Offering a track from their Pickin on Nashvillealbum, The Kentucky Headhunters roll across “Daddy was a Milk Man”, vow to the crowd to ‘get a little greasy’ with “Shuffle Back to Memphis”, dive into some southern music, amping up the Blues for “Walking with the Wolf” and let the sound simmer as the rhythm cools and the guitars play tag for “Have You Ever Loved a Woman”. Live at the Ramblin’ Man Fairshoves the show into high gear with album opener “Big Boss Man”, dips the Rhythm into the Blues for “Rock Me Baby”, rocks Country with Soul for “Hi-Hell Sneakers”, and tributes UK hometowners The Beatles with a Bluesy take on “Don’t Let Me Down”.
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The Hellroys (from the album Hellroys is Real available on No Soul Sounds)
Life got you down? The weight of the world becoming a soul crushing grind? Pull up a stool and enjoy the band on stage as The Hellroys bring wrong-turn romeos, good old boys making bad decisions, and a cast of fringe-dewellers kicking at the rug on their recent release, Hellroys is Real. The Hellroys raise spirits as they seek a salvation of earthly delights (“Snake Handling Man”), gun the engine on four-wheel mistakes (“My Truck is Loud”), cruise with a little white line blue humor (“You Gave Me a Semi”), and offer parental advice (“My Kids Are Getting to Big (for me to hit)”.
Hellroys is Realplugs in a rock’n’roll country guitar riff for the instant karma promises of “Don’t Think I Won’t” and strums up a front porch Folk that hits the honky tonky dance floor with the confessions of “Drink Drunk Enough”. The Hellroys sing of true tongue-in-cheeks moments as they welcome space travelers in “Anal Alien” while the boys in the band list their daily prescription medication regimen, proudly walking a straight line, using the rattle of pills for an inner-rhythm swearing “I Don’t Do No Drugs” as Hellroys is Realborrows a tune from Steve Earle for The Hellroys version of “Devil’s Right Hand”.
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Gaye Adegbalola (from the album The Griot available on Hot Toddy Music/Vizztone Records)
A griot is a traveling poet, musician, and storyteller who carries the tradition of oral history to parts of West Africa. That is the role that Gaye Adegbalola accepts as The Grioton her recent album release. The Griotbegins its message on the first cut as “Nothing’s Changed” points out the current trauma and turbulence of humans seeking a better life is a tradition rather than a modern-day anomaly. Gaye Adegbalola airs “Dirty Sheets” on a thick Blues rhythm, faces haters with a shuffling boogie in “Don’t Criticize Me”, scratches her head with the wonders of the world for “Ain’t Technology Grand”, and points fingers at wagging tongues in “Lierrhea”.
Beginning her teaching career in the early 1970’s, Gaye Adegbalola was an educator for eighteen years, moonlighting during her teaching years as a musician, and founding member of Saffire – Uppity Blues Women, performing and traveling with the group for twenty-five years until they disbanded in 2009. Clutching a solo career with a cause Gaye Adgebolola stands proud for taking a knee in “Kaepernicked”, takes a shot at environmental disasters with “(You’re) Flint Water”, and refuses to yield in the fight of “FGM (Female Genital Mutilation)”. Gaye Adegbalola utilizes the oral history tradition, speaking of the past through her own present in the title track while The Griothonors musical traditions with a cover of Bessie Smith’s “Need a Little Sugar in My Bowl”.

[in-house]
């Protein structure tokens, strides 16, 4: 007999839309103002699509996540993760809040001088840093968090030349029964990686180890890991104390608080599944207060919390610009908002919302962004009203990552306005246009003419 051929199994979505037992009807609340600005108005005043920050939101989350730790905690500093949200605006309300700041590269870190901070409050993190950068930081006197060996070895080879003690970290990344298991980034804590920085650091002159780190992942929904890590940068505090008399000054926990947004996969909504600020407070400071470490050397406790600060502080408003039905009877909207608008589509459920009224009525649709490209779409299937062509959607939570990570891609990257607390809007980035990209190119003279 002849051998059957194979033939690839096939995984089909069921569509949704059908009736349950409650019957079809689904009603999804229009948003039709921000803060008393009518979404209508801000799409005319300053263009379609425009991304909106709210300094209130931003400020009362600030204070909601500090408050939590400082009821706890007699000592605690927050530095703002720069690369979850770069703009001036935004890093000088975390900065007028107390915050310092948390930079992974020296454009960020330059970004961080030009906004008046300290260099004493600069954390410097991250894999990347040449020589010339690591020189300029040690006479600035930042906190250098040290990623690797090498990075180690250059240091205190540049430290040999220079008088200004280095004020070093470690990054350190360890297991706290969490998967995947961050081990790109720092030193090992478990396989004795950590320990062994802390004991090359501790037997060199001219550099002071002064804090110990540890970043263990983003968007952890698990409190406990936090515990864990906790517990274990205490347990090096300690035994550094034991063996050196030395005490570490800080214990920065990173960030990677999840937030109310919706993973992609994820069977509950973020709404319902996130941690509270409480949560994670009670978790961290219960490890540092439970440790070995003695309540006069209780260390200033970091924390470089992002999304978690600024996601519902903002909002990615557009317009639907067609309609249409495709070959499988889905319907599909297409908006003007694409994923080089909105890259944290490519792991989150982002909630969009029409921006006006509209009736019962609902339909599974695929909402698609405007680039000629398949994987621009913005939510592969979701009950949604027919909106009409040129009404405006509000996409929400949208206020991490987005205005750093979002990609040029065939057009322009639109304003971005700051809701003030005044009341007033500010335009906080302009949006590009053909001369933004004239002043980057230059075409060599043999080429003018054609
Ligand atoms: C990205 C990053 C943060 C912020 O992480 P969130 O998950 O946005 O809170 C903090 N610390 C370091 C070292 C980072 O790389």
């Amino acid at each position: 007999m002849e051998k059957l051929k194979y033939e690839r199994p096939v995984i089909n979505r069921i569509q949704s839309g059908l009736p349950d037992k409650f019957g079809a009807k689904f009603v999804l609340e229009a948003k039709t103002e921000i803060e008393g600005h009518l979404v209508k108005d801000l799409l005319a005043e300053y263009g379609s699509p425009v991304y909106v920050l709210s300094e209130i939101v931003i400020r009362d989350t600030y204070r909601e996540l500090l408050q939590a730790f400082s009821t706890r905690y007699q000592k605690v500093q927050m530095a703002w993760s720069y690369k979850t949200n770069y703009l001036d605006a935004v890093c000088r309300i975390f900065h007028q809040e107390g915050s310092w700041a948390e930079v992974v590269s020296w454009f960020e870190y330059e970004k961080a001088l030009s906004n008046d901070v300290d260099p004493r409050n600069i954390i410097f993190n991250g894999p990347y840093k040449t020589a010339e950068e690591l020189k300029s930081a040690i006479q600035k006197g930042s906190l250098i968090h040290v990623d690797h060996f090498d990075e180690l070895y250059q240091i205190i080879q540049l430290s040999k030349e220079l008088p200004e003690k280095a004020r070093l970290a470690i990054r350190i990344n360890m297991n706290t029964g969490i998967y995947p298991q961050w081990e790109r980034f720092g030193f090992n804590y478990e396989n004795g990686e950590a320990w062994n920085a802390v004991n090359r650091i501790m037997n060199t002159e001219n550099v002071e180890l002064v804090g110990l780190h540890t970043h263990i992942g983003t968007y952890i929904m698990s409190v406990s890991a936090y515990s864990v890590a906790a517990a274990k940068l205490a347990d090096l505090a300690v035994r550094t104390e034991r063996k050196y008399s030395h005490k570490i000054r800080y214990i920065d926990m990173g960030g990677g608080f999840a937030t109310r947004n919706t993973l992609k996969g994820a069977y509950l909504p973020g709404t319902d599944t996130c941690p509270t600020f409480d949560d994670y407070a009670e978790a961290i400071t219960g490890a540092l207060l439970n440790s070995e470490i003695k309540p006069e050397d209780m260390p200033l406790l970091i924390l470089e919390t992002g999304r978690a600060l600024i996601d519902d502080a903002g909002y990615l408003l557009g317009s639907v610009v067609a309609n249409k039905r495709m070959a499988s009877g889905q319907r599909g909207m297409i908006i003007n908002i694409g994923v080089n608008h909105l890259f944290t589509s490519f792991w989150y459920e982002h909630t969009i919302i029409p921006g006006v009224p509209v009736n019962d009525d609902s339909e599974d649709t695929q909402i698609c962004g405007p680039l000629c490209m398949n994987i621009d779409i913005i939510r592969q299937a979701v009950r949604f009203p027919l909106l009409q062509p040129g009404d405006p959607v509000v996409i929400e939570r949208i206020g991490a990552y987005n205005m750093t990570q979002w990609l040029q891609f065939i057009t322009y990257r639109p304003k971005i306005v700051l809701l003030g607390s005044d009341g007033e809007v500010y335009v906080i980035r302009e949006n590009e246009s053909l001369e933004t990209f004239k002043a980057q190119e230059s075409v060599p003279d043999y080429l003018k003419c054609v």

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Good Paper of Rev Rob Mortimer (from the album Lock It Down Tight available on RBM Music)
Passing preaching by at a gallop, the Good Paper of Rev Rob Mortimer reads good deeds as a challenge, taking on all comers with the smooth spy Soul of “Who’s Gonna Take This Bad Ass Down”. Soul saving is in the grooves of “Lock It Down Tight” as the title track prances out horn blasts over a solid Soul backbeat while Good Paper of Rev Rob Mortimer faces trouble heading to “High Ground” on Southern Soul sunshine and relates a history of the Southland on a runaway Rock’n’Soul psychedelic romp in “Delta Side of Vicksburg”. Raised in the Mississippi Delta, Rob Mortimer puts a southern touch onto Lock It Down Tonight, rushing the rhythms for the caffeinated pulse of “Such a Scream” and chasing a ragtime piano for the wishes of “I Hope”. Good Paper of Rev Rob Mortimer dials in rock’n’roll love on the late-night airwaves with “You’re My Radio” while Lock It Down Tightuses a funky bounce as “When I’m Gone” bids goodbye on a mighty groove.
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Chris O’Leary (from the album 7 Minutes Late available on American Showplace Music)
Love gone wrong is the topic as Chris O’Leary pulls the title track into the station on 7 Minutes Late, his recent release. Chris O’Leary puts flesh on the emotions as relates the murderous tale of “7 Minutes Late” with a tense edge, syphoning lifeblood from the lyrics with the magnetic draw of the words and hellhound blasts from his harmonica. The track sets the standard for its sibling songs on the recording, raising a bar for Rhythm and Blues in general. Chris O’Leary leads a second line strut through “Circus Just Left Town” while a Southern Soul breeze blows in the soft horns and warm harmonies of “Unbelievable” while 7 Minutes Late spits out a beat to plead for another break in “One More Chance at Love” and rips up the rug for a honky tonk stomp on love with “Heartbreak Waiting to Happen”.
Taking the lead has been a long-time day gig for Chris O’Leary as his voice fronted Levon Helm’s Barnburners for six year, the singer offering vocal duties to Bobby Keys, The Fabulous Thunderbirds, Albert Lee, Dave Edmunds, James Cotton, and many others. Putting the music under his own name, Chris O’Leary released his solo debut in 2011 (Mr. Used to Be), returning with 7 Minutes Late to offer another blast of Blues over smooth grooves (“Bones”), acoustic Soul (“Daddy’s Here”), and Dixieland struts (“Driving Me Crazy”). 7 Minutes Late crawls into “Your Day Will Come” on a slow moving groove spreading fat guitar rifs and crisp piano notes under the warning in the story as Chris O’Leary finds a seat in some Country Blues for the hard truths of “She Ain’t Comin’ Back” and makes a full confession on the full-frontal uptown Saturday night blast of “What the Devil Made Me Do”.